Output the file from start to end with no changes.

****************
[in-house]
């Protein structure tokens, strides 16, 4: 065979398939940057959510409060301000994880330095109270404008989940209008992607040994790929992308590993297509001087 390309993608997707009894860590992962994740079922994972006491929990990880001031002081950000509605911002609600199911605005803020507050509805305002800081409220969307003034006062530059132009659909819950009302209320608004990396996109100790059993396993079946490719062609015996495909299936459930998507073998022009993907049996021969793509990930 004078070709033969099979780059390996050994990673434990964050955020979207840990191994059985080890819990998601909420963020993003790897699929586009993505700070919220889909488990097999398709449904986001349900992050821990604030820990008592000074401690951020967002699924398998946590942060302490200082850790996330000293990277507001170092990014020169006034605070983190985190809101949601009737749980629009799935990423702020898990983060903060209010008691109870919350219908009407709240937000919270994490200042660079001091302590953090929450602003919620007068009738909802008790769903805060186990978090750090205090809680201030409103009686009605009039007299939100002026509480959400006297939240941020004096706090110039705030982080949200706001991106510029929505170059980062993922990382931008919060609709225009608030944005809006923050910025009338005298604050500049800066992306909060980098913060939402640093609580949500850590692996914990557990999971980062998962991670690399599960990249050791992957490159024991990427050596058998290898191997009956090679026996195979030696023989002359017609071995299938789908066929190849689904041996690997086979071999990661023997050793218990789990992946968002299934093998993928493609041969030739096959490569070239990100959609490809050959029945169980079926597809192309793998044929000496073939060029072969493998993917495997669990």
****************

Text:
[in-house]
């Protein structure tokens, strides 16, 4: 065979398939940057959510409060301000994880330095109270404008989940209008992607040994790929992308590993297509001087 390309993608997707009894860590992962994740079922994972006491929990990880001031002081950000509605911002609600199911605005803020507050509805305002800081409220969307003034006062530059132009659909819950009302209320608004990396996109100790059993396993079946490719062609015996495909299936459930998507073998022009993907049996021969793509990930 004078070709033969099979780059390996050994990673434990964050955020979207840990191994059985080890819990998601909420963020993003790897699929586009993505700070919220889909488990097999398709449904986001349900992050821990604030820990008592000074401690951020967002699924398998946590942060302490200082850790996330000293990277507001170092990014020169006034605070983190985190809101949601009737749980629009799935990423702020898990983060903060209010008691109870919350219908009407709240937000919270994490200042660079001091302590953090929450602003919620007068009738909802008790769903805060186990978090750090205090809680201030409103009686009605009039007299939100002026509480959400006297939240941020004096706090110039705030982080949200706001991106510029929505170059980062993922990382931008919060609709225009608030944005809006923050910025009338005298604050500049800066992306909060980098913060939402640093609580949500850590692996914990557990999971980062998962991670690399599960990249050791992957490159024991990427050596058998290898191997009956090679026996195979030696023989002359017609071995299938789908066929190849689904041996690997086979071999990661023997050793218990789990992946968002299934093998993928493609041969030739096959490569070239990100959609490809050959029945169980079926597809192309793998044929000496073939060029072969493998993917495997669990």